Date of Award


Degree Type


Degree Name

Doctor of Philosophy



Major Professor

Richard L. Jantz

Committee Members

Lyle Konigsberg, April Morgan, Andrew Kramer


Population variation in the morphological aging process of the pubic symphysis has generated much debate. The question of whether age parameters derived from an American population will reliably estimate age-at-death for East European skeletal populations is important since the ability to accurately estimate an individual’s age-at-death hinges on what standard is used. Consequently, successful age estimation, individual identification, and demographic profiling rests on the ability to correctly define the skeletal parameters of age-at-death.

The purpose of this study is to assess the aging process of American and East European populations and to determine what age parameters should be applied to estimate the ages-at-death for unidentified victims. A reference sample of identified individuals with known ages-at-death from Kosovo, Bosnia, and Croatia (n=861) is used to determine the age structure of victims and serves as the informed prior in the Bayesian analysis. Skeletal data comes from a subset of the Balkan reference sample and a comparative American sample. Balkan male (n=212) and female (n=84) pubic symphyses were scored in both the manners of Todd (1920 and 1924) and Suchey-Brooks (Katz and Suchey, 1986; Suchey et al., 1986). Further, repeat observations were completed by four observers for the entire Balkan sample. American male (n=1,560) and female (n=518) pubic symphyses were scored in the manner of Todd (1920 and 1921). The American data were converted from the Todd ten-phase system to the Suchey-Brooks six-phase system, as recommended by Katz and Suchey (1986) for comparative purposes.

First, the affect of inter-observer variation on the reliability of estimating age-at-death parameters from the pubic symphyses is investigated. Pearson’s r correlation coefficients among observers for the Todd system are all significant (p < 0.01) and strongly correlate among females. The correlation coefficients among males are more varied and not as strong as the female sample, ranging from r = 0.309 – 0.738. Correlation coefficients among observers for the Suchey-Brooks method are more consistent and higher than those for the Todd method, ranging from r = 0.866 – 0.939 among females and from r = 0.710 – 0.844 among males. Wilcoxon signed ranks tests demonstrate significant differences among observers for both methods.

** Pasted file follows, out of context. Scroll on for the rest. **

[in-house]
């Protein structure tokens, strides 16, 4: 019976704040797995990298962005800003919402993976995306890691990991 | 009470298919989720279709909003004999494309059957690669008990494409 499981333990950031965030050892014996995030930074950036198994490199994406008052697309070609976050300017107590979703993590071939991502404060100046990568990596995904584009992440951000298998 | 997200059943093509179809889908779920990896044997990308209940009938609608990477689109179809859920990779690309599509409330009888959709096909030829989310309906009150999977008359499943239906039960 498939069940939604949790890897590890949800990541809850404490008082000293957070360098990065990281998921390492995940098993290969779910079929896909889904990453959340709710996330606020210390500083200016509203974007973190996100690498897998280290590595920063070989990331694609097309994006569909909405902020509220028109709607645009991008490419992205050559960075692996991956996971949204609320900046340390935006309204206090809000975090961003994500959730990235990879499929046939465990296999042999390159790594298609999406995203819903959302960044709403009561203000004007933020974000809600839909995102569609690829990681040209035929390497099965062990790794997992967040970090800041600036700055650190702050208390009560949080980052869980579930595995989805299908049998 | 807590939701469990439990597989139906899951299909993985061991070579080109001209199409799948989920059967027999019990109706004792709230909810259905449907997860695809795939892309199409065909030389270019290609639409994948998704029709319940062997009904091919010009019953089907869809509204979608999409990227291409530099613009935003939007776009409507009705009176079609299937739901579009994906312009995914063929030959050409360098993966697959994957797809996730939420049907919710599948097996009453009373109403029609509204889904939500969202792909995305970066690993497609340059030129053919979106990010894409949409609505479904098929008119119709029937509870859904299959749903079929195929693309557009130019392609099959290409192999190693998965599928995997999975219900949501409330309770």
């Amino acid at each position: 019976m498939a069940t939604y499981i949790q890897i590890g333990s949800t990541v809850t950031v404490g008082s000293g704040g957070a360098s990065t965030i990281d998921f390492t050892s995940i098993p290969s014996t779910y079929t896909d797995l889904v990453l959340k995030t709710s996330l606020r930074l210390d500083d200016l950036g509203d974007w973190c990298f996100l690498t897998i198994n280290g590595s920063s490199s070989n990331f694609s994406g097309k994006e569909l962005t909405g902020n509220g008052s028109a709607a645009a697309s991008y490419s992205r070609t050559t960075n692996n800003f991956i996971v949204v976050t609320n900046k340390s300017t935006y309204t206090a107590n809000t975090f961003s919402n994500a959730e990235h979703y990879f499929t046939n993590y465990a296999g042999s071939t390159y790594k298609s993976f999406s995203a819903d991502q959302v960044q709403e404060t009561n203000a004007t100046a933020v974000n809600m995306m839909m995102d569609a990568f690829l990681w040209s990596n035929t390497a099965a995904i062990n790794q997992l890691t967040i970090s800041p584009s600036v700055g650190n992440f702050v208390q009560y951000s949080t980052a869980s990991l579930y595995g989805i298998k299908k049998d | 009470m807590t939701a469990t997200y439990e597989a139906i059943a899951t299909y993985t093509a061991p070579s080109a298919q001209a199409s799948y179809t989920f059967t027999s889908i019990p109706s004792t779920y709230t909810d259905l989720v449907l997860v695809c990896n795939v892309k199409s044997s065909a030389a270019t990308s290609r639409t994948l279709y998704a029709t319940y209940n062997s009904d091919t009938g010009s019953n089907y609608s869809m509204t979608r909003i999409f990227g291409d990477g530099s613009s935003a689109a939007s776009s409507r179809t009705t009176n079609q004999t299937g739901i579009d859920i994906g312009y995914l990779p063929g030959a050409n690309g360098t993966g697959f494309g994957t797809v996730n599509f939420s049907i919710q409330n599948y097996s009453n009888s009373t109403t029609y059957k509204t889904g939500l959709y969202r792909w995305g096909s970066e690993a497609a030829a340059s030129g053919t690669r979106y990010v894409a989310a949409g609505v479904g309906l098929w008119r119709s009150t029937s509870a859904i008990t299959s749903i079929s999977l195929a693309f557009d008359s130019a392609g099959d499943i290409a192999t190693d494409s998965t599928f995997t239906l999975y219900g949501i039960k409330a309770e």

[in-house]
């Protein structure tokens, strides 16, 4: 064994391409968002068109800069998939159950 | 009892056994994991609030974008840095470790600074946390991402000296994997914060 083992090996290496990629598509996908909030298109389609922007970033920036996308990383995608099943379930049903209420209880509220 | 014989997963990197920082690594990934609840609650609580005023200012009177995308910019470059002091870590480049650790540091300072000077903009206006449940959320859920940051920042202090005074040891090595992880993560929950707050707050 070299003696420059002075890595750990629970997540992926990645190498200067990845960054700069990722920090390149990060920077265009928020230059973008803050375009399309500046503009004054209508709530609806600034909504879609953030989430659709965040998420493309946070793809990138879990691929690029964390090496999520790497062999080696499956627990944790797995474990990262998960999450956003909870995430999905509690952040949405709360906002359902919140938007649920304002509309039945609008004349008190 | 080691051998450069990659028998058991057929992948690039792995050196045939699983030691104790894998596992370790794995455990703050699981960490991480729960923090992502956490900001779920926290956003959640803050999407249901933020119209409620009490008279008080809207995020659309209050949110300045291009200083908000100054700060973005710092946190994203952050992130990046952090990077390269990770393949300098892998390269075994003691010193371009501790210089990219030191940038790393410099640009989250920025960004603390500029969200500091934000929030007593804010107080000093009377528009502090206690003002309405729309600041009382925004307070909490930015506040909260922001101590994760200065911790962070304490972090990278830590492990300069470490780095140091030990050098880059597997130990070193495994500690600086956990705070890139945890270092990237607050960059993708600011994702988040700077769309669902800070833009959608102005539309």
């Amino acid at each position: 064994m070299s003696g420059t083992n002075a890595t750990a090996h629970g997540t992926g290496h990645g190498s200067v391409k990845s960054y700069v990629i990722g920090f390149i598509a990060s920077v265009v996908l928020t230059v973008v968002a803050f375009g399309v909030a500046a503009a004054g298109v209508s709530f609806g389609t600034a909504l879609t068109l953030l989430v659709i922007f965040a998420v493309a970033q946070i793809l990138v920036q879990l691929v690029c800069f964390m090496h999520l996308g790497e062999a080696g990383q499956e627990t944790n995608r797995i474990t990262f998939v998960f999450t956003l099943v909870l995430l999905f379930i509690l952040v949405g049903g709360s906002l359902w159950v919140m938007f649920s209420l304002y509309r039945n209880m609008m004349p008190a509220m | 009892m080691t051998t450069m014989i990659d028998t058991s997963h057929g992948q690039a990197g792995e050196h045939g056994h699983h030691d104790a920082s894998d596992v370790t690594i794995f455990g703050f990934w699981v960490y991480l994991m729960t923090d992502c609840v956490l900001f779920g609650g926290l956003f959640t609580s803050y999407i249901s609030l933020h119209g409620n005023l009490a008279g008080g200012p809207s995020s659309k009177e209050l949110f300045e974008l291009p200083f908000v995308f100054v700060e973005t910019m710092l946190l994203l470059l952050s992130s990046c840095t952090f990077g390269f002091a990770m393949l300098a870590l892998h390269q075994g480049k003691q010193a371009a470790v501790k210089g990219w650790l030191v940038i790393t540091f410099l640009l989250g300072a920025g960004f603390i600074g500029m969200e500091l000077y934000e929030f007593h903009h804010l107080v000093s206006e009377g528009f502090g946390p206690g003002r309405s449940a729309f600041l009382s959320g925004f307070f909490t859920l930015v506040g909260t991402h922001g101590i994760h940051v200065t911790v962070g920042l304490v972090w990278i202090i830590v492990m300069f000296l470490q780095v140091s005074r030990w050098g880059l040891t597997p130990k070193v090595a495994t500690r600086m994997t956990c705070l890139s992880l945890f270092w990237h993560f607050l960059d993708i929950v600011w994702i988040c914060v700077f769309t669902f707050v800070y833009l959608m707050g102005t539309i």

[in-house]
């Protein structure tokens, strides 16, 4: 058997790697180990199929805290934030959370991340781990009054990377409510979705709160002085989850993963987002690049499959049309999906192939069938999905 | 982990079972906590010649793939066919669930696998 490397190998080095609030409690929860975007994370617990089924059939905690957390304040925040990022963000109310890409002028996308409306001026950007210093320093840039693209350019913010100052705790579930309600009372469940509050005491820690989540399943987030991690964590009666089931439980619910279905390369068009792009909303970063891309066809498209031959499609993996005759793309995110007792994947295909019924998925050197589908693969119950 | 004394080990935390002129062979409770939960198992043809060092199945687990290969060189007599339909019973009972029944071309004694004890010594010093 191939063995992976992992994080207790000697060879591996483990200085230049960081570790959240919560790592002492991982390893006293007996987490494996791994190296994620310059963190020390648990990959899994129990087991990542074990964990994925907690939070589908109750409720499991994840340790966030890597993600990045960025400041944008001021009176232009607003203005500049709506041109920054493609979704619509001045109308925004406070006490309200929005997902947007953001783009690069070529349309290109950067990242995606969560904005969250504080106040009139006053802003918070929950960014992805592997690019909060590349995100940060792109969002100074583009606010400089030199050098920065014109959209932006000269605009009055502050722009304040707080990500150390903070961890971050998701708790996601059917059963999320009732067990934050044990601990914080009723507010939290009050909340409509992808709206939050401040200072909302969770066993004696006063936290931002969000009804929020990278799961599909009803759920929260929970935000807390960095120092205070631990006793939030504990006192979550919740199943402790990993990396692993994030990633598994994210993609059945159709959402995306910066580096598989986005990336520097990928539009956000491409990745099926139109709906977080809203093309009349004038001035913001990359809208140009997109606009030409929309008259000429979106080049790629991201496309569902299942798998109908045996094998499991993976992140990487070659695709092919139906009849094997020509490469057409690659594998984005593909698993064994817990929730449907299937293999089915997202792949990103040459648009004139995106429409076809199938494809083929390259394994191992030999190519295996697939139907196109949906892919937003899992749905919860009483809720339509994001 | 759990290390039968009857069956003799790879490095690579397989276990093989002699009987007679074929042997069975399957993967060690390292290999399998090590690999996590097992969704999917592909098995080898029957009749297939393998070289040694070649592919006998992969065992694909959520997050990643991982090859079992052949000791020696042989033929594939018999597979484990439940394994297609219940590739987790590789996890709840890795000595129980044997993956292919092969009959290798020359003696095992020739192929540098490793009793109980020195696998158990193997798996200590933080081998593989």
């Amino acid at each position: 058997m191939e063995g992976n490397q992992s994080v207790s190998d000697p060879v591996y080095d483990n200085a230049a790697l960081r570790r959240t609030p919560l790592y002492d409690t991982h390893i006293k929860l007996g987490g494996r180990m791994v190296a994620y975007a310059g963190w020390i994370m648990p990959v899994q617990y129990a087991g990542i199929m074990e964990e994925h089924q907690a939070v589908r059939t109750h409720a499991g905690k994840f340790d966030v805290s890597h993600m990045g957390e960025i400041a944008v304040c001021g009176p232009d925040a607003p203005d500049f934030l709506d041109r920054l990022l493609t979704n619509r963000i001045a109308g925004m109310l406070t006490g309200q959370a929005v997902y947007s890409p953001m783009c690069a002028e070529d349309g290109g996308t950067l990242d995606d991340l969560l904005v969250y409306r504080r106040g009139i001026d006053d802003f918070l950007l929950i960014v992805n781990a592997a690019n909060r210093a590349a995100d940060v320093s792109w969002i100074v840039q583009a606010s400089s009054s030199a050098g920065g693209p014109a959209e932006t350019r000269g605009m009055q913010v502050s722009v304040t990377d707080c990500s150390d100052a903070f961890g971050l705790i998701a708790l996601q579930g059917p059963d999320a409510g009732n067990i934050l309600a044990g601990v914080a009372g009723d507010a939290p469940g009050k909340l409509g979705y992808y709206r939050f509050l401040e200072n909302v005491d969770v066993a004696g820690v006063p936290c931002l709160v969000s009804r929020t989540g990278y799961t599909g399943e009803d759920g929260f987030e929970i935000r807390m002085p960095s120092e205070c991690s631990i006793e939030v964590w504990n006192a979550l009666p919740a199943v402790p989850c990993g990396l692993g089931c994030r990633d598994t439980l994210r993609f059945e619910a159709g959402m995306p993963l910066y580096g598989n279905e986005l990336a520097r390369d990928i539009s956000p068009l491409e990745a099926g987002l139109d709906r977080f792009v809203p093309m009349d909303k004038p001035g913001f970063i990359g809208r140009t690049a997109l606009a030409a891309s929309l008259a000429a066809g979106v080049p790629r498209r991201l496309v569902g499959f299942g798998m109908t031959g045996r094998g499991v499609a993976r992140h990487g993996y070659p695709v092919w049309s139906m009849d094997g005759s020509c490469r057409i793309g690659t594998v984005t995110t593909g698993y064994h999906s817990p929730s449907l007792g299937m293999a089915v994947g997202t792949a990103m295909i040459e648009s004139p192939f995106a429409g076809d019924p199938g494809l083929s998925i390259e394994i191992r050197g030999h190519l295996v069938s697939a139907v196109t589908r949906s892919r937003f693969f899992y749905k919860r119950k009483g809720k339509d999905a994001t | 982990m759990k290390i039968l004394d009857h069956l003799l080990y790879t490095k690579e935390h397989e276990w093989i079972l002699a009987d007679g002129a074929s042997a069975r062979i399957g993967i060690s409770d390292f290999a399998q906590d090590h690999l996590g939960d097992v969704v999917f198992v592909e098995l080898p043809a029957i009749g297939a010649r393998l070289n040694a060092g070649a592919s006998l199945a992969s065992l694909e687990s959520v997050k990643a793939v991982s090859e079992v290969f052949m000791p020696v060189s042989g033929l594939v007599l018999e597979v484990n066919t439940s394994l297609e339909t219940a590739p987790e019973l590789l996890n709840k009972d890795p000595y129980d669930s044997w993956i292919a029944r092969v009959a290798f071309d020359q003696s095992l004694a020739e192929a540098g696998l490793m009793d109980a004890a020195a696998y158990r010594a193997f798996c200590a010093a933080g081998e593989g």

Second, population variation in the aging processes of American and East European populations is tested using proportional odds probit regression. An analysis of deviance is calculated using an improvement chi-square to test the adequacy of the model. No significant association between the aging process of pubic symphyses and population is found (df = 1, chi-square likelihood ratio = 3.209, p = 0.10). However, when males and females are treated separately, there is a significant association among females and the population (df = 1, chi-square likelihood ratio = 15.071, p = 0.001).

Finally, a Bayesian statistical analysis is utilized to establish accurate age parameters. The ages-of-transition for each phase are calculated using an unrestrictive cumulative probit model for the Balkan males and the log-age cumulative probit model for the Balkan females. The probability density functions (PDF) for the posterior distributions of age at each symphyseal phase are calculated. The age estimates are based on the calculated age distribution from the Gompertz-Makeham hazard analysis and the ages-of-transition. To estimate the age-at-death for an individual, the highest posterior density regions for each Symphyseal phase is calculated and four different regions are provided (95%, 90%, 75%, and 50%).

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